“Flats” are characteristic of the winding Peace River which has cut its way through a deep valley, eroded through deep glacial substrata, in which horizontal layers of gravel and clay alternated with sheets of hard sandstone. Sometimes the river lay flat and shallow over a resistant bottom, but when it broke through, on the outside curve where it eroded faster, the water level dropped leaving a gravel “flat” which became covered with rich silt from eroding hillsides and flood-time deposits. When the next breakthrough occurred, the “flat”, lifted higher above the riverbed and became a “bench”. Such flats and low benches became favorite sites for fur-trade “posts” or forts, convenient to trees for fuel, and useful for the small gardens usually grown to supplement diets in the long winters.
In 1792 the early traders, working out of Athabasca Lake, had built a post near the mouth of the Smoky River, and called it Fort Fork. Here Mackenzie wintered in 1792-3. This was not a permanent location, for they kept moving from place to place at the whim of succeeding factors.
In the journals of those early days gardens were frequently recorded. Almost at once, any fur-trade post attracted the natives who left their recent wholly nomadic way of life, having become dependent on the white man’s commodities and services. They camped more or less permanently in the vicinity and were joined by some of the voyageurs and tradesmen who for some reason had to give up the arduous journeys back to Montreal. Most of them were French Metis, the Canadian products of a hundred and fifty years of contact with the white men. Their Indian background was mostly Iroquois, a tribe, which practiced some forms of agriculture long before the white men came. Used to the farming practices of Old Quebec, they recognized the fertile flats on the North side of the Peace, upstream from Peace River Crossing, as superb farm land. Many “squatted” on pieces of land like the long narrow “river lots” of the old seigniories of Quebec. However, little else was done until the arrival of the missionary, Rev. John Gough Brick, in 1886. He named the area “Shaftesbury”. The old Peace River to Dunvegan Trail became the Shaftesbury Trail. It was superbly situated on a bench about a hundred to a hundred and fifty feet above the water, and backed by steep hills, an ancient riverbank rising several hundred feet above the fertile valley, which supported only tiny patches of hardy vegetables.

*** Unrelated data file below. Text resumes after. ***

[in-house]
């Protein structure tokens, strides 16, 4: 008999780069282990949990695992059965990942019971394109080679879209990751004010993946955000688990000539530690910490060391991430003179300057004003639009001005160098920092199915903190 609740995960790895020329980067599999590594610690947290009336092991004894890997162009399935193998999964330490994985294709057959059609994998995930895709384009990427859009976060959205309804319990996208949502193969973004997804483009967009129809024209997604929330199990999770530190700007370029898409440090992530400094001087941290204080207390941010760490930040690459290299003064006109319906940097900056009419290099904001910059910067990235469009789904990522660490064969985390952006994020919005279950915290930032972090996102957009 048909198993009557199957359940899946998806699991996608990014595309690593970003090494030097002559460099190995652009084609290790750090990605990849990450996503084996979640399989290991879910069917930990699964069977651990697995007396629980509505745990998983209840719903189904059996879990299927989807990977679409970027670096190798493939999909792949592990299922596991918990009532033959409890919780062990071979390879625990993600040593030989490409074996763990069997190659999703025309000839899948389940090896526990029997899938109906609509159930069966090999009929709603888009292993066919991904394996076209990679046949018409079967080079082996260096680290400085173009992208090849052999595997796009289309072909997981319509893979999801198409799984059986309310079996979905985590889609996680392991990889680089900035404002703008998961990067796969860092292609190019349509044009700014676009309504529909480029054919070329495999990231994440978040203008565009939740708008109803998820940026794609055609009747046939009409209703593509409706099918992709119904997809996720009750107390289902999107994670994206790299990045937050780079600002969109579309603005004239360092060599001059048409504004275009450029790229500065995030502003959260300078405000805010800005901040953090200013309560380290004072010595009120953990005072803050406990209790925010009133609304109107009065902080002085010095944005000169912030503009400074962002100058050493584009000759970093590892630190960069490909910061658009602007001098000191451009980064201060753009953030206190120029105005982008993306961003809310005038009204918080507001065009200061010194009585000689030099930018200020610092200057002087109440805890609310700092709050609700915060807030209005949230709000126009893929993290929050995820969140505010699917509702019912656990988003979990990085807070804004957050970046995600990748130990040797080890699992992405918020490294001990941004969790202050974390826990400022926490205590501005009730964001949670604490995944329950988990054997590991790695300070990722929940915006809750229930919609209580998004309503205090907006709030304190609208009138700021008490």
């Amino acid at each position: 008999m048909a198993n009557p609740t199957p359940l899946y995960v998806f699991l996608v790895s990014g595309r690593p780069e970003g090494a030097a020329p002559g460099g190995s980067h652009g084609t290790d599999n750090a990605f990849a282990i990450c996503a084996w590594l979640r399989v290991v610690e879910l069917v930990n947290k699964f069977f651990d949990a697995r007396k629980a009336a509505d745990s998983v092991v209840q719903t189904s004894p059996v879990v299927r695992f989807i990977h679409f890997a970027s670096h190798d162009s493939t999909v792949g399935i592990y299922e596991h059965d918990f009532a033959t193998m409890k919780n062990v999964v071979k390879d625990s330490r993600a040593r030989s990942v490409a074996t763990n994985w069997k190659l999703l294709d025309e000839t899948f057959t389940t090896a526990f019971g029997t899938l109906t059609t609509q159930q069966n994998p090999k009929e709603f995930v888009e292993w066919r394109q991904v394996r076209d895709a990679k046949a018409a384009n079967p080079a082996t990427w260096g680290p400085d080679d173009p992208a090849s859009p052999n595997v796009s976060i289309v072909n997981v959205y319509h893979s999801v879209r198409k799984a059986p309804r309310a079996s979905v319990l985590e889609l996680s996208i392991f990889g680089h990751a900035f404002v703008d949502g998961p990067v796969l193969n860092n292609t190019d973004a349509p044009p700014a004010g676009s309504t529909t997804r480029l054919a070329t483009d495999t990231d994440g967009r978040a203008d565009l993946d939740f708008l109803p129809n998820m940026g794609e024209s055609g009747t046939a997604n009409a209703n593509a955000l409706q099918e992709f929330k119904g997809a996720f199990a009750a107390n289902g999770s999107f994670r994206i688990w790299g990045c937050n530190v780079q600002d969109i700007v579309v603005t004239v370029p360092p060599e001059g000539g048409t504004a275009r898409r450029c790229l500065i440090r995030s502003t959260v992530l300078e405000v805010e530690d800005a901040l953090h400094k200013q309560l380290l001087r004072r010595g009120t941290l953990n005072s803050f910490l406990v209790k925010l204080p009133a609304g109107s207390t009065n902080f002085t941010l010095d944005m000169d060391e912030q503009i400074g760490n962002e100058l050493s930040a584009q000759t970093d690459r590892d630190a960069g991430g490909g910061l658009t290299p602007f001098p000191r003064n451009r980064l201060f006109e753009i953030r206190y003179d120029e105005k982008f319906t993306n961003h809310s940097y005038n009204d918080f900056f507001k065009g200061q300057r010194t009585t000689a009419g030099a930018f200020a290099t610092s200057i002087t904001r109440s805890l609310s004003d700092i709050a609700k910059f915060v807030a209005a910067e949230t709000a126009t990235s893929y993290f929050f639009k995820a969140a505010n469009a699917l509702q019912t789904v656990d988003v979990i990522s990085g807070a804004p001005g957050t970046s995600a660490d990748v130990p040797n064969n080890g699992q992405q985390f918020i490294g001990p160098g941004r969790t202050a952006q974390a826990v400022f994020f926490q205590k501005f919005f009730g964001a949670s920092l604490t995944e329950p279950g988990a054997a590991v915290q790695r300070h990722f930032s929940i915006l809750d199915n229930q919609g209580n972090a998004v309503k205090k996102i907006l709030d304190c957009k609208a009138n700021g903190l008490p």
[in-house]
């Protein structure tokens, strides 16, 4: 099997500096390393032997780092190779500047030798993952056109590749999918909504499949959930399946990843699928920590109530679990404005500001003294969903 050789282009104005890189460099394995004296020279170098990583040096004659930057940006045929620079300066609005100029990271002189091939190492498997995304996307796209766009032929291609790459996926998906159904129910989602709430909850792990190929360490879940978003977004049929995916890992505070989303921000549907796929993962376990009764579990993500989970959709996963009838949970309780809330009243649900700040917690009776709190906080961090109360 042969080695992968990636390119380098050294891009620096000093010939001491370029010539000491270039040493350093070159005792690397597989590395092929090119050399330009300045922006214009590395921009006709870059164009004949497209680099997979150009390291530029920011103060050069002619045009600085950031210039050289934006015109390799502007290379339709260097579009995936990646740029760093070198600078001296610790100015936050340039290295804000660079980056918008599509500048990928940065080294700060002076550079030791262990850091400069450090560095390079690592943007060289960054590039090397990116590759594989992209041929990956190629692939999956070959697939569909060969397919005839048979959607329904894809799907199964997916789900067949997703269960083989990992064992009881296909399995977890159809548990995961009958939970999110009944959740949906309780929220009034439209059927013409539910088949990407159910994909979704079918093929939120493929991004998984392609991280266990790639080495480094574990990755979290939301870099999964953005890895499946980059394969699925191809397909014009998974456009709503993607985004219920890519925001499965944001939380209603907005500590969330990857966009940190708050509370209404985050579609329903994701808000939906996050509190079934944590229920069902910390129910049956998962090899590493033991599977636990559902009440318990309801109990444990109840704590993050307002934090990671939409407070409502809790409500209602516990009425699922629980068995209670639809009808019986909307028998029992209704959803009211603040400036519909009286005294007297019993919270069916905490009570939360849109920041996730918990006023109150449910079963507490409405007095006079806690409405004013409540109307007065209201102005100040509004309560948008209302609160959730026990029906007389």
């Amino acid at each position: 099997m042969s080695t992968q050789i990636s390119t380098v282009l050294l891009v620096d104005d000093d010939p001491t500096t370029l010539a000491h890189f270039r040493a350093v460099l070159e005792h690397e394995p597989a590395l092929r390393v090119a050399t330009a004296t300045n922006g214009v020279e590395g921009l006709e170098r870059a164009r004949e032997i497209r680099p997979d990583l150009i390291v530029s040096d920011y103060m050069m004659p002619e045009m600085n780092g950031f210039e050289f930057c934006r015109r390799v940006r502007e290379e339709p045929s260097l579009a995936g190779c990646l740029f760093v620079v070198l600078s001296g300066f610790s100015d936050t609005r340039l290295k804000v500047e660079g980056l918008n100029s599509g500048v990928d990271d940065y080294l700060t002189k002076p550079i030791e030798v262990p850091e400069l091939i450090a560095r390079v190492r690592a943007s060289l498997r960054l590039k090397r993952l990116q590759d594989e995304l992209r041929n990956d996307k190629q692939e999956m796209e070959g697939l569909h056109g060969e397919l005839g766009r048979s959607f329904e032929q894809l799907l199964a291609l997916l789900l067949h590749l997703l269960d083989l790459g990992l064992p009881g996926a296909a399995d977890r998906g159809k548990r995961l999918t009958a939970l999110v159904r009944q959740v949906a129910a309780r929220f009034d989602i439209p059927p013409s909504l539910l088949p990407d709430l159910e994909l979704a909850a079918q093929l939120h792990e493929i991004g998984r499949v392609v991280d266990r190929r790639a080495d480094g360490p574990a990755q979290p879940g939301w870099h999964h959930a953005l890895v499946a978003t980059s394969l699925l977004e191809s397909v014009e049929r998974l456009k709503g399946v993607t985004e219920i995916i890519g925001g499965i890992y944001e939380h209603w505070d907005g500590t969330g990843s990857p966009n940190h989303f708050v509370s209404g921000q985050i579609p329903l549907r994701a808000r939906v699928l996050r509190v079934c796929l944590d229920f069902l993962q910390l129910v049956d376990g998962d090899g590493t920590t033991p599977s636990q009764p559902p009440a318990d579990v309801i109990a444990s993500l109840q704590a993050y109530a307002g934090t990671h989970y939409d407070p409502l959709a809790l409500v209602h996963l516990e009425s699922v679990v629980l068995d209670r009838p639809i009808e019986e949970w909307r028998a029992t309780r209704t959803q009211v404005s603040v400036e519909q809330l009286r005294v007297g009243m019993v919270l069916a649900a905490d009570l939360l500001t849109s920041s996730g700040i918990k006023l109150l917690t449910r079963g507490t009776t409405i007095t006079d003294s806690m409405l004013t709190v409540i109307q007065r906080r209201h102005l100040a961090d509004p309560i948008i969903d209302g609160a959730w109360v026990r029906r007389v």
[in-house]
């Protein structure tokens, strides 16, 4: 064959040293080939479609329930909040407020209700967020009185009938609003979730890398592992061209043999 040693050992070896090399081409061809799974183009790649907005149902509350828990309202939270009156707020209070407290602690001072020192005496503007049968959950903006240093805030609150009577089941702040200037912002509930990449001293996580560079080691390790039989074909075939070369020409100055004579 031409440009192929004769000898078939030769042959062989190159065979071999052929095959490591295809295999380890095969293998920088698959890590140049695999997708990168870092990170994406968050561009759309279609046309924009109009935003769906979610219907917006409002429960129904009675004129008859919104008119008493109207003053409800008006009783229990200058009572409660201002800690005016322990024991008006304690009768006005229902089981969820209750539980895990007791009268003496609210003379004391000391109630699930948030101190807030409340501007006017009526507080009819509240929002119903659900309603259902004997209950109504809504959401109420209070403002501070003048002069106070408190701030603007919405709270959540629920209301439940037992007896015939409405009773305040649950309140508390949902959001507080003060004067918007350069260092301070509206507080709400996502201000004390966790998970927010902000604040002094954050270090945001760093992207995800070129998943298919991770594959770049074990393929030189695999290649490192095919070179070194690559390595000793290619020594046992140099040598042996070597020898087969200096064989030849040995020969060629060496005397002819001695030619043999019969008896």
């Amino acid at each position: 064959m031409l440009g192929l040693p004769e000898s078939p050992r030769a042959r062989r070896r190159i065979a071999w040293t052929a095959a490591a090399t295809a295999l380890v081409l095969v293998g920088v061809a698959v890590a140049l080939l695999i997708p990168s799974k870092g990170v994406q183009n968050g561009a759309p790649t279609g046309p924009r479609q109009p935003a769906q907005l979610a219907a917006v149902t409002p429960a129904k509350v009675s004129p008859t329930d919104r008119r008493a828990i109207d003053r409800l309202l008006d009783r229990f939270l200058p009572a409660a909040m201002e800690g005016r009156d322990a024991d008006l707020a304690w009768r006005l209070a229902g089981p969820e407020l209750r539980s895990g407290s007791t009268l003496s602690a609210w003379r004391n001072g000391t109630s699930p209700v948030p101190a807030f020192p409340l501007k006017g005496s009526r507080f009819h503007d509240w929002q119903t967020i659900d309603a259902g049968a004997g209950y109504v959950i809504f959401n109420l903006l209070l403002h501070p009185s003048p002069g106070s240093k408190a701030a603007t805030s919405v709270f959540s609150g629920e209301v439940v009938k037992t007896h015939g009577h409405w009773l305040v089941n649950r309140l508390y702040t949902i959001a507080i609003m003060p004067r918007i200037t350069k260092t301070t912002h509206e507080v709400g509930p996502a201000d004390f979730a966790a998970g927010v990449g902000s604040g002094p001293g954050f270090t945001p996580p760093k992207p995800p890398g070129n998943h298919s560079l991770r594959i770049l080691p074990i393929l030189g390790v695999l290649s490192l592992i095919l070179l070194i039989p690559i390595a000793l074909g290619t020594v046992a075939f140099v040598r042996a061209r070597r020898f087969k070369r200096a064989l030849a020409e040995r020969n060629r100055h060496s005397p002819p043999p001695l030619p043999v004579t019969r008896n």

Mr. Brick and two or three “farmers” planted, in the summer of 1885, about two and a half acres of “general crops — wheat, oats, barley, buckwheat, peas, and beans.” He encouraged the Indians who, he reported, had also “gone right into gardening that spring. On both sides of the river almost every available spot is a garden.” Here were the forerunners of the famous market gardens that extended eventually from Fort Vermilion to the Beattie’s “Twenty Mile” above Hudson’s Hope.
Seen from the old River Road between Peace River Town and Dunvegan the “Shaftesbury Flats” are even today a lovely and prosperous-looking sight. [Actually, it is now the site of a prison] With the passing of the steamboats and the re-routing of the main roads, even the Shaftesbury Trail became little but a memory.